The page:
For some, selling a planned replacement system in the rooftop market seems a lot like trying to sell ice to Eskimos. However, Lennox is trying to get the word out to contractors that a planned replacement strategy in the market can be profitable.

Today, a growing number of companies are replacing their HVAC rooftop unit before it fails. This allows them to avoid the high costs of maintaining outdated equipment and the expensive downtime that ensues if aging equipment fails. In addition, selecting new equipment that is more advanced than what was available in the early 1990s can help customers reduce energy usage and improve indoor air quality (IAQ).

Gary Davis, Brian Stampley, and Jerry Davis with Linc Services remove the old HVAC unit to prepare for replacement at the Stanley Works Dallas plant. (Photo courtesy of Linc Services.)

Don't Ignore The Market

According to Lennox, the demand for replacement HVAC is twice the size of the market for new construction systems. In fact, the company's statistics show that 65 percent of the opportunities for selling commercial HVAC systems consist of replacing older units.

"It's a huge opportunity. There are 33,000 supermarkets in the United States, many of which could replace outdated HVAC systems with superior humidity-control options and high-efficiency systems," said John Whinery, director of commercial marketing for Lennox.

"This would help grocers meet the Environmental Protection Agency's 2005 Energy Star® challenge to the grocery industry to decrease energy usage by 10 percent, cutting electricity and natural gas spending and reducing greenhouse gases."

The company recommends the planned replacement program for numerous reasons, including:

  • To differentiate you from your competitors.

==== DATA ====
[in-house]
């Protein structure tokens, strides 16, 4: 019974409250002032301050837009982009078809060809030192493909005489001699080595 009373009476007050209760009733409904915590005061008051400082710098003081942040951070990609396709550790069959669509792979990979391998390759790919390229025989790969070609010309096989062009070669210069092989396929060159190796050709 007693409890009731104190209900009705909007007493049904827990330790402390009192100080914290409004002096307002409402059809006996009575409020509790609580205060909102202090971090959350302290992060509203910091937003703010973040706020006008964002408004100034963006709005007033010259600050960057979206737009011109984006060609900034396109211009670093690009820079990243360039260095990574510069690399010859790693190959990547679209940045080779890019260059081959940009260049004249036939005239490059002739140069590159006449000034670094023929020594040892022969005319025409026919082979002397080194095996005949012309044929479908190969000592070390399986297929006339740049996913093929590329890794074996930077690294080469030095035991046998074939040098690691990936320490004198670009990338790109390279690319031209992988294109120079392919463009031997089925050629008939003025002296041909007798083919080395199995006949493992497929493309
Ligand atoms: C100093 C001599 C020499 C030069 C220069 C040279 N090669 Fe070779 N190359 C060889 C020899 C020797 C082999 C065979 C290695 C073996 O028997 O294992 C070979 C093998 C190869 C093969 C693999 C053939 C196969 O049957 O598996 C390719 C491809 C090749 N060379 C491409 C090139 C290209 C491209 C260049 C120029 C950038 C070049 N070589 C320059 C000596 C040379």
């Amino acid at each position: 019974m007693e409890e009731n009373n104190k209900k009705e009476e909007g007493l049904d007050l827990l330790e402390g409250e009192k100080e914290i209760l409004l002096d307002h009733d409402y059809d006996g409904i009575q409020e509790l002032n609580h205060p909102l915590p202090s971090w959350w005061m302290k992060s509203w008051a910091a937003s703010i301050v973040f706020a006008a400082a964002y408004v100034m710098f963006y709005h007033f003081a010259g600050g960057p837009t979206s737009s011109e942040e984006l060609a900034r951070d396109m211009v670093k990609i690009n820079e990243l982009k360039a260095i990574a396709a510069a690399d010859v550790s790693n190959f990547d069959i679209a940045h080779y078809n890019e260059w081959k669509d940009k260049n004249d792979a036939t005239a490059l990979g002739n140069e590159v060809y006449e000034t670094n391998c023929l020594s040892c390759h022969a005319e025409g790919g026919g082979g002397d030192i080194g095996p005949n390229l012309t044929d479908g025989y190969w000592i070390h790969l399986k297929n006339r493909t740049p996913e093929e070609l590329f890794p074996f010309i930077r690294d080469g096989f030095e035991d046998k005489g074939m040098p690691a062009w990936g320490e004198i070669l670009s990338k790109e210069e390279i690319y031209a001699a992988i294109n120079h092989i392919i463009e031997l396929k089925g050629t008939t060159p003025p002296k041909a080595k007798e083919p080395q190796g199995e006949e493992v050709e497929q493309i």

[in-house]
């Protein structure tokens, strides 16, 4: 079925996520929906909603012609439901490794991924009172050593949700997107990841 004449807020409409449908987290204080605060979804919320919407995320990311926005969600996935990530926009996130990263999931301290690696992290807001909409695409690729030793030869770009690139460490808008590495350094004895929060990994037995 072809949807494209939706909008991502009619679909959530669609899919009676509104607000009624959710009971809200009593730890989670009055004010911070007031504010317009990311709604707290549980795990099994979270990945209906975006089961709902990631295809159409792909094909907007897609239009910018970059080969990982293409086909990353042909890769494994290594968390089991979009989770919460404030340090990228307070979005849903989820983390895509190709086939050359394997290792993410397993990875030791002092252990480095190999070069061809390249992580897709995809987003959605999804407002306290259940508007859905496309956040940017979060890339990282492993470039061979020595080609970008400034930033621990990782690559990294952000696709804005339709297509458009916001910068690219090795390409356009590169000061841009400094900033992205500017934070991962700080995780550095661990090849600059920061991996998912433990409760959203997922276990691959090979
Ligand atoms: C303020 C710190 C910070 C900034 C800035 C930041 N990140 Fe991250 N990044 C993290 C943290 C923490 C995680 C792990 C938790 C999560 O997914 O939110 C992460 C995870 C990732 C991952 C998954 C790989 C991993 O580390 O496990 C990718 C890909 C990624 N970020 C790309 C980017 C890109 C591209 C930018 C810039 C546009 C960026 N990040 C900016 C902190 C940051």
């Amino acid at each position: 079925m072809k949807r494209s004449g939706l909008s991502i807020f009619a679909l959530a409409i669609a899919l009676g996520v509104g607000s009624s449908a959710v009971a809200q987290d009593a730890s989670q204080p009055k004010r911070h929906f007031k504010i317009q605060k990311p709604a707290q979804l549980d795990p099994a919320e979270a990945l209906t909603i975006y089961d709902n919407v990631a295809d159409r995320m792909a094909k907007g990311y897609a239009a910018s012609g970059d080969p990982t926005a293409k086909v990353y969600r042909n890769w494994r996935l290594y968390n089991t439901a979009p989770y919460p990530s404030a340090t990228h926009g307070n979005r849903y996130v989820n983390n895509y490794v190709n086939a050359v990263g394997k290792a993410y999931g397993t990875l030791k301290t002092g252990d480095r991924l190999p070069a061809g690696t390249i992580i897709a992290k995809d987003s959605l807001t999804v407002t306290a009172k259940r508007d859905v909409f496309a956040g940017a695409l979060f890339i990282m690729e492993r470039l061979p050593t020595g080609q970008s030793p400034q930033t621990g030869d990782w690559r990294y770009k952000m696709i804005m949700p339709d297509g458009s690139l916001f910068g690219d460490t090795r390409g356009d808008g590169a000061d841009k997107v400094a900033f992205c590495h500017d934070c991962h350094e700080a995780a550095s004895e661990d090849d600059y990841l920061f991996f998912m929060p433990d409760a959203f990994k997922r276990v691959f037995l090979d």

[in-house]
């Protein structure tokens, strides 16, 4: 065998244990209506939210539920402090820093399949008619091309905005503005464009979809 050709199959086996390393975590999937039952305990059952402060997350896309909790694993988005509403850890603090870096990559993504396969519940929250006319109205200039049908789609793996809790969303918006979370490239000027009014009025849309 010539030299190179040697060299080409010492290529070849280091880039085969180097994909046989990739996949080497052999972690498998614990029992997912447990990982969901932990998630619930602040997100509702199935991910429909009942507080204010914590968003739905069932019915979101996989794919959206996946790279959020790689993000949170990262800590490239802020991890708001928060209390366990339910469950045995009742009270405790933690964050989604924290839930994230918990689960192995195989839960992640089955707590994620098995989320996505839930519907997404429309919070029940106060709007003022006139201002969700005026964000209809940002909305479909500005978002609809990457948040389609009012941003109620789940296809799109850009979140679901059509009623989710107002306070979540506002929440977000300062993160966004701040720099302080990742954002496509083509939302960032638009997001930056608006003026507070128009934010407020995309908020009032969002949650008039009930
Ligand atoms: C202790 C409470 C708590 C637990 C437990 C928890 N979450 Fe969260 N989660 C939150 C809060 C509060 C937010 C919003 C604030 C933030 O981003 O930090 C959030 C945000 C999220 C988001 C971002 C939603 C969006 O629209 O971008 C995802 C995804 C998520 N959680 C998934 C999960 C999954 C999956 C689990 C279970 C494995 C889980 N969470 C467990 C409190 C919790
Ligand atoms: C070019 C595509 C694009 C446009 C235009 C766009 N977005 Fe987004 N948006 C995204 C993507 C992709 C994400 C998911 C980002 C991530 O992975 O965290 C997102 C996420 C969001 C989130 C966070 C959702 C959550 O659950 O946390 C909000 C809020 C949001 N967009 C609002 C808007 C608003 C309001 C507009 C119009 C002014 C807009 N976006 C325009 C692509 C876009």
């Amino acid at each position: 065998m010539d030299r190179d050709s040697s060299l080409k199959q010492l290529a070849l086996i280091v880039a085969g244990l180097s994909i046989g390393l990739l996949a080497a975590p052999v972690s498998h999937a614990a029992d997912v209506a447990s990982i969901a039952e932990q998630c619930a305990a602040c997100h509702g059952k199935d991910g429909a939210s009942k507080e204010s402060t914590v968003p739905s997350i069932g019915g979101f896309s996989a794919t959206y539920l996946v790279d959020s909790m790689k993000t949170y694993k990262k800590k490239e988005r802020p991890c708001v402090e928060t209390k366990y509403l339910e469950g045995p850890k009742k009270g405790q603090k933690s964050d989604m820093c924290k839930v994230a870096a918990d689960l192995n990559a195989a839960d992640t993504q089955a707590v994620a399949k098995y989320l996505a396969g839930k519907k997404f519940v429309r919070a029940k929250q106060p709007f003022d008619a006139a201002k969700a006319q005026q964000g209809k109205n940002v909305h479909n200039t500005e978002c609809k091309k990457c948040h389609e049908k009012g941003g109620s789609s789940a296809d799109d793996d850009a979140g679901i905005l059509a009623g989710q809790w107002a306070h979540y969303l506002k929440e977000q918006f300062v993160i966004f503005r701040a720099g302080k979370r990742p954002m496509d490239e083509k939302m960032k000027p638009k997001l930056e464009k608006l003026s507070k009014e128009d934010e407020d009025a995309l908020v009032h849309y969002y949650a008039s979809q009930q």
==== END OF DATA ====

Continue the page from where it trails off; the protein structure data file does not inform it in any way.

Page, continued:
• To help spread out your business over the off-season.

  • To provide opportunities for creating strategic partnerships with your customers.

    "Focusing on planned replacement can only strengthen your business by providing extra income, helping you retain skilled employees from season to season, and giving you the opportunity to learn more about your customers' concerns," Whinery noted.

    (From left to right) Russell Ferris, Jeremy Snyder, and Jerry Davis, service technicians with Linc Services, guide Lennox L Series 20 ton RTU to the proper location on the Stanley Works Dallas plant rooftop. (Photo courtesy of Linc Services.)

    Where To Begin

    Once you've identified likely targets - such as stores with 10-year-old HVAC systems - you'll need to talk with these potential customers to determine how much time is left on their lease, the name of the decision-maker, and the key financial considerations. Ask if the building use or load may have changed since the original equipment was installed, and whether there are issues with humidity and IAQ.

    "With the old R-22 refrigerant equipment being phased out over the coming years, this is an excellent time for your customers to replace existing units with models featuring the environmentally friendlier R-410A refrigerant," Whinery said.

    "This one change can help your customers realize the full life of their equipment while minimizing future expenses, as production caps are expected to significantly increase R-22 equipment servicing costs."

    Providing financial examples that demonstrate return on investment and initiating a site survey will help you develop a program targeted to each potential customer.

    Gary Grider, a systems analyst for Ace Air Inc. in Indianapolis, said 25 percent of his company's business comes from planned replacement. He said emphasizing planned replacement has helped the company keep employees busy during the normal downtime and pick up service agreements, while saving customers money.